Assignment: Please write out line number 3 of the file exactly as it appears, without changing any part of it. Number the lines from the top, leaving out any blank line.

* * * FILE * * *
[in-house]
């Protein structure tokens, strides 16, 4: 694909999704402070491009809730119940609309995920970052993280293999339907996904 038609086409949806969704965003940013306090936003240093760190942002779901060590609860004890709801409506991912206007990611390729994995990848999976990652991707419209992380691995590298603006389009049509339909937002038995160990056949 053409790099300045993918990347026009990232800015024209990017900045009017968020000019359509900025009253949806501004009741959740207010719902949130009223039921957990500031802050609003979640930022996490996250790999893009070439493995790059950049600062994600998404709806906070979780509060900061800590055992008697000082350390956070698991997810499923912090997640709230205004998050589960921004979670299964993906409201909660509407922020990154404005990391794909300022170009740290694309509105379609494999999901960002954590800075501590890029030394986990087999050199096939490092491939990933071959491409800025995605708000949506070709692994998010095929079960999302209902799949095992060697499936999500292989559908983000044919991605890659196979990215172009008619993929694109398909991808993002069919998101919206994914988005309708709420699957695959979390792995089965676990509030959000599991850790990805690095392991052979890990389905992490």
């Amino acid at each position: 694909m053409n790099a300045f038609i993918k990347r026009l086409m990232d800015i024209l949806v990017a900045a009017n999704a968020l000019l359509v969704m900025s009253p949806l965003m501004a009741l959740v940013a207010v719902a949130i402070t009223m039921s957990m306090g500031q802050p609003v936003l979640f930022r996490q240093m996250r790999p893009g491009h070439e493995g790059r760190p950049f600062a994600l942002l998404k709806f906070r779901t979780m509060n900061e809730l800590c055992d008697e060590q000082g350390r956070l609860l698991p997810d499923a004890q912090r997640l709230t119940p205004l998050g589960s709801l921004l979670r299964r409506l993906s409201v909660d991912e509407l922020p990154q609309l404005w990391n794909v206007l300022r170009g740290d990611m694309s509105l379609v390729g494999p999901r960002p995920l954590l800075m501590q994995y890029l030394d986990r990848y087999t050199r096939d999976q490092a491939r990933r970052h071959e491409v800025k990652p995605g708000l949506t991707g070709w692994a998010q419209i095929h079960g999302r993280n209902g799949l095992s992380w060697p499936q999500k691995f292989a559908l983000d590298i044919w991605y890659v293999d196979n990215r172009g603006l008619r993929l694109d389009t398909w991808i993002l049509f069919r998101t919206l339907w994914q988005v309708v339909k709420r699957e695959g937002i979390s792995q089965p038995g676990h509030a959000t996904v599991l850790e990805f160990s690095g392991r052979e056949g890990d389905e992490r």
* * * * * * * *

């Amino acid at each position: 694909m053409n790099a300045f038609i993918k990347r026009l086409m990232d800015i024209l949806v990017a900045a009017n999704a968020l000019l359509v969704m900025s009253p949806l965003m501004a009741l959740v940013a207010v719902a949130i402070t009223m039921s957990m306090g500031q802050p609003v936003l979640f930022r996490q240093m996250r790999p893009g491009h070439e493995g790059r760190p950049f600062a994600l942002l998404k709806f906070r779901t979780m509060n900061e809730l800590c055992d008697e060590q000082g350390r956070l609860l698991p997810d499923a004890q912090r997640l709230t119940p205004l998050g589960s709801l921004l979670r299964r409506l993906s409201v909660d991912e509407l922020p990154q609309l404005w990391n794909v206007l300022r170009g740290d990611m694309s509105l379609v390729g494999p999901r960002p995920l954590l800075m501590q994995y890029l030394d986990r990848y087999t050199r096939d999976q490092a491939r990933r970052h071959e491409v800025k990652p995605g708000l949506t991707g070709w692994a998010q419209i095929h079960g999302r993280n209902g799949l095992s992380w060697p499936q999500k691995f292989a559908l983000d590298i044919w991605y890659v293999d196979n990215r172009g603006l008619r993929l694109d389009t398909w991808i993002l049509f069919r998101t919206l339907w994914q988005v309708v339909k709420r699957e695959g937002i979390s792995q089965p038995g676990h509030a959000t996904v599991l850790e990805f160990s690095g392991r052979e056949g890990d389905e992490r």